Domain Test Series v New Zealand
Australia romp to trans-Tasman series victory
James Pattinson and Nathan Lyon seal a a 247-run win for Australia inside four days despite a fighting century from Tom Blundell
Andrew Ramsey at the MCG
29 December 2019, 11:59 PM AEST
For a while on a sunny Sunday afternoon, it seemed that New Zealand's unlikely opener Tom Blundell might take Australia into the fifth day of the second Domain Test even if his team carried no realistic chance of chasing their distant victory target.
However, despite an heroic century that earned the respect of his rivals and doubtless brought some blushes from his better-known teammates, New Zealand ultimately crashed to a 247-run defeat to hand Australia an unassailable lead in the three-game Domain Series.
It was another solid bowling effort by the home team on an MCG pitch that had flattened out and made fourth-day batting conditions the best of the game, but the day belonged to Blundell even though he ended up on the emphatically losing team.
Blundell, the reserve keeper in just his third Test match and having never previously opened the batting in his six-year first-class career, played a lone hand to post the first individual century in what has proved a dire batting campaign for the Black Caps.
Blundell, who had shaved off his lush beard before play began this morning, would have been out lbw for nought had Australia opted to review an unsuccessful appeal in the innings' first over, and thought they finally had the right-hander for 90 shortly after tea.
But umpire Nigel Llong's ruling was overturned when the ball from James Pattinson was shown to be clearing the stumps by some distance.
Having spent more than half an hour in the 90s, Blundell narrowly avoided being caught at leg slip when he squeezed a catch from his glove off Nathan Lyon that ballooned over the head of the fielder waiting behind the batter.
His moment of glory arrived in soft, late afternoon sunlight when he pushed a single through mid-wicket and stood with arms raised as the throng of Kiwi fans found full voice in the Southern Stand, and a number of them tore off their shirts in celebration.
It was a remarkable achievement for the 29-year-old, who had not batted higher than number five in almost 100 prior first-class innings but had shown an ability to handle fast bowling during stints at the top of the order in T20 cricket.
However, there is a significant difference in attacking the new white ball in NZ's domestic Super Smash competition and combatting Pat Cummins, Mitchell Starc and Pattinson armed with a shiny red one in the cauldron of a Boxing Day Test.
Blundell not only weathered those storms as well as the spin of Lyon, but showed his more experienced, credentialled teammates how to play against the world's foremost fast bowling line-up.
After Pattinson tore through the Black Caps top-order with three crucial wickets in his first two overs, it was Lyon who posed the perennial threat as Blundell found allies in BJ Watling (22 from 63 balls) and Mitchell Santner (27 off 46).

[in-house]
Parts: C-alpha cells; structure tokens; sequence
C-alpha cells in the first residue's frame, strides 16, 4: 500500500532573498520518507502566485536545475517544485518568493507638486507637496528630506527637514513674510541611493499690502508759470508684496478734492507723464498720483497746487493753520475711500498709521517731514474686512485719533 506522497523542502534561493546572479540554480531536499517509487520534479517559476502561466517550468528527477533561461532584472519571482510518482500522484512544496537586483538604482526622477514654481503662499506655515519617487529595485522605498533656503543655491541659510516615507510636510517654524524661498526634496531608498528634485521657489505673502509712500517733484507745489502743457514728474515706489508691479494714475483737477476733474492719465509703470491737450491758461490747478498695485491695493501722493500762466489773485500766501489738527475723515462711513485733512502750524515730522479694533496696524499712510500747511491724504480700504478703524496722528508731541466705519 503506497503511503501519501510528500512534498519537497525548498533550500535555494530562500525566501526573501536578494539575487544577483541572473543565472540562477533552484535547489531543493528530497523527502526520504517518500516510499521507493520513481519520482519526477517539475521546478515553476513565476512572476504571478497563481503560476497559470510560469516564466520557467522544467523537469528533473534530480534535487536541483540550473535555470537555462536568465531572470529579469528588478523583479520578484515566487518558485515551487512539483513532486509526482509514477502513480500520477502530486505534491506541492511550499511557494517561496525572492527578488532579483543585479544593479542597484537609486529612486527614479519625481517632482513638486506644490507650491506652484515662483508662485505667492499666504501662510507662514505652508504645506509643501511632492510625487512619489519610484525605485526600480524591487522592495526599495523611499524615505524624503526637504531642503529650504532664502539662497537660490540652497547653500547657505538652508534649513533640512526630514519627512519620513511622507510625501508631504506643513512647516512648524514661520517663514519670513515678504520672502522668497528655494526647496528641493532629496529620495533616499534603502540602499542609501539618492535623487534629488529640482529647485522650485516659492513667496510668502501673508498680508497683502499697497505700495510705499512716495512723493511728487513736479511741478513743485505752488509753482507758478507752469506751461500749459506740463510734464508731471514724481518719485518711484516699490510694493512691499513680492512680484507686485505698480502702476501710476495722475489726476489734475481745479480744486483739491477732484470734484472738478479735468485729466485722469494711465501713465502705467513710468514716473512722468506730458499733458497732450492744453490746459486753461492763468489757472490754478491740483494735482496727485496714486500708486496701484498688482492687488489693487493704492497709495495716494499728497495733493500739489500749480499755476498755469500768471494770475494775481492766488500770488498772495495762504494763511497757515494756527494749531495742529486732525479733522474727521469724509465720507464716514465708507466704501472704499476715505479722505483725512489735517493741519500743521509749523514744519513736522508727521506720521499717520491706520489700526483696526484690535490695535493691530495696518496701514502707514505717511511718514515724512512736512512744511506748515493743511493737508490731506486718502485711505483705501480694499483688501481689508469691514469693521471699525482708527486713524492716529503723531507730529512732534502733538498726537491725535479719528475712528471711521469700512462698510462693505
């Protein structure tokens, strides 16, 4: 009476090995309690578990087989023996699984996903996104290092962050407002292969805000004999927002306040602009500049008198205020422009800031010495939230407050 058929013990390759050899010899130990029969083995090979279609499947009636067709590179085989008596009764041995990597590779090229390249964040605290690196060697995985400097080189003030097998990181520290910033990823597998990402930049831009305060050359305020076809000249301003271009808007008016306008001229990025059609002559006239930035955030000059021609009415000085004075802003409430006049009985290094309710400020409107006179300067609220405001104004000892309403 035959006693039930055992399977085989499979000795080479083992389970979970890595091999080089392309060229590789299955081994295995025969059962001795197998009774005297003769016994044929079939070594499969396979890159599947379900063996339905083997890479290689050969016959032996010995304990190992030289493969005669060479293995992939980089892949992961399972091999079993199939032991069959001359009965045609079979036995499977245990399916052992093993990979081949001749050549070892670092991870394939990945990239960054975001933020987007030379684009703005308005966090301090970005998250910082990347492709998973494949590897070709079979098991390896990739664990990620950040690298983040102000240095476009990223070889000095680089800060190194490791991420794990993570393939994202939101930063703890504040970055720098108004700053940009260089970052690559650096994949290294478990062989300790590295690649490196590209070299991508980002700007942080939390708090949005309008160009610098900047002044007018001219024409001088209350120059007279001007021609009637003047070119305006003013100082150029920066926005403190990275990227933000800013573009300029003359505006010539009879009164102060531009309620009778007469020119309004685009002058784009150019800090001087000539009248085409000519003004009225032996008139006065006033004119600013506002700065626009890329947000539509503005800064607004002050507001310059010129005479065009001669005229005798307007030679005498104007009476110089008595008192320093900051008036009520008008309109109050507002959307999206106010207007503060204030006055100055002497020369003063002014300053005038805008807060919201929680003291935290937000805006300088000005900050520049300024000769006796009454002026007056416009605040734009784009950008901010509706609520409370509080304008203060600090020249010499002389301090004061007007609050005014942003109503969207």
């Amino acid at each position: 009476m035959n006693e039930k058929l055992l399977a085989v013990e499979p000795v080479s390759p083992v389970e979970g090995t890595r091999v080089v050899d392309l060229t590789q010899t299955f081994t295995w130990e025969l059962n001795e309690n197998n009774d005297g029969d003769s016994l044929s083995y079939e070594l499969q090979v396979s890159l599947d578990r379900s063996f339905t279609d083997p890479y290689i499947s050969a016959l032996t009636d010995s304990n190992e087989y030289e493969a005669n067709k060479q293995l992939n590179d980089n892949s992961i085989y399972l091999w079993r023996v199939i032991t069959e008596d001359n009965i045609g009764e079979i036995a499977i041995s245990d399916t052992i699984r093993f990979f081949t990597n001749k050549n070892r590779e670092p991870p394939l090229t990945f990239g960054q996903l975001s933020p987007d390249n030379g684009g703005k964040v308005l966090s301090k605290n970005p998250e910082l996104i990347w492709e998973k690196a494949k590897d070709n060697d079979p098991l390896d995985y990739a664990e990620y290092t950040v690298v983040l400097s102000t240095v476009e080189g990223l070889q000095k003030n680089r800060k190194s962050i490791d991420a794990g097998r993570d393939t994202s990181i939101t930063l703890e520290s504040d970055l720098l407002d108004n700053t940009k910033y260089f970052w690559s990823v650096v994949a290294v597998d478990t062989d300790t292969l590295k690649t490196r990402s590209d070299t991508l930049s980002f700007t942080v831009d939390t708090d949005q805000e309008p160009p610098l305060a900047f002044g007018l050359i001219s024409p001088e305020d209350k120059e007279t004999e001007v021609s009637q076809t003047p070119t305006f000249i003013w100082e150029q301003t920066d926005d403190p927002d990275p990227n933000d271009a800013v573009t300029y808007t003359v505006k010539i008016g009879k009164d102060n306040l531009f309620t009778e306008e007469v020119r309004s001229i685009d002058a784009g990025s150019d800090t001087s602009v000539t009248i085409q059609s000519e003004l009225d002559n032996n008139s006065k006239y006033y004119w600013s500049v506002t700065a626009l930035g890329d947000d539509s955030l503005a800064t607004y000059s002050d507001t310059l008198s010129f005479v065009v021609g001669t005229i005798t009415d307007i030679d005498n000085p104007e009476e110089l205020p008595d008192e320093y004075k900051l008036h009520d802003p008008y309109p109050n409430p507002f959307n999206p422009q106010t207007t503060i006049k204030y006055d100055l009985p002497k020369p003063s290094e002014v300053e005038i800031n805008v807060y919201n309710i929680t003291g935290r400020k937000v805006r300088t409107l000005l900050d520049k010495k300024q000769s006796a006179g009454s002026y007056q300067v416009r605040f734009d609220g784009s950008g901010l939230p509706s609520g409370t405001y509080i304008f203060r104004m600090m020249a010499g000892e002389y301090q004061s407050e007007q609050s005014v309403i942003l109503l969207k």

And it was Lyon's low catch to remove Blundell for 121 – after he had claimed 4-81 from his 23 overs – that ended the Test at 5.43pm on day four, and ensured Australia will retain the Trans-Tasman Trophy ahead of the final Domain Series Test starting at the SCG on January 3.
For the fourth time in as many Tests this summer, against Pakistan and New Zealand, the dominant home team has achieved victory with at least a day to spare.
As expected, Australia had closed their innings after 40 minutes of batting on the fourth morning, when first innings century maker Travis Head was bowled around his legs by NZ's best – occasionally lone – bowler, Neil Wagner.
Rather than risk injury to his bowlers on a pitch where Black Caps seamer Trent Boult had sustained a fractured hand when struck while batting on Saturday, Tim Paine opted to let loose his quicks with the visitors facing a fanciful 488 runs to win.
Or needing to bat out more than five and a half sessions to force a draw.
Given their struggling batters had managed fewer runs (485) in their three preceding Test innings against Australia combined, and had survived on average less than 60 overs in each of those three sub-par efforts, NZ's only realistic hope was weather intervention.
However, Melbourne's forecast revealed no trace of imminent rain and while a popular music festival had been cancelled for fear of the extreme heat expected on Monday, that measure has yet to be employed in international cricket.
Pattinson then rendered the prospect of play on day five largely academic by blasting out three of the Black Caps top-four ranked batters in the space of nine deliveries at a personal cost of two runs.
The first to feel the blowtorch was opener Tom Latham (16th on the ICC's ladder of all current Test players) showed he had learned nothing from the manner in which so many of his teammates had succumbed on an MCG pitch rarely conducive to driving, by aiming his flashing bat at a full ball angled across him.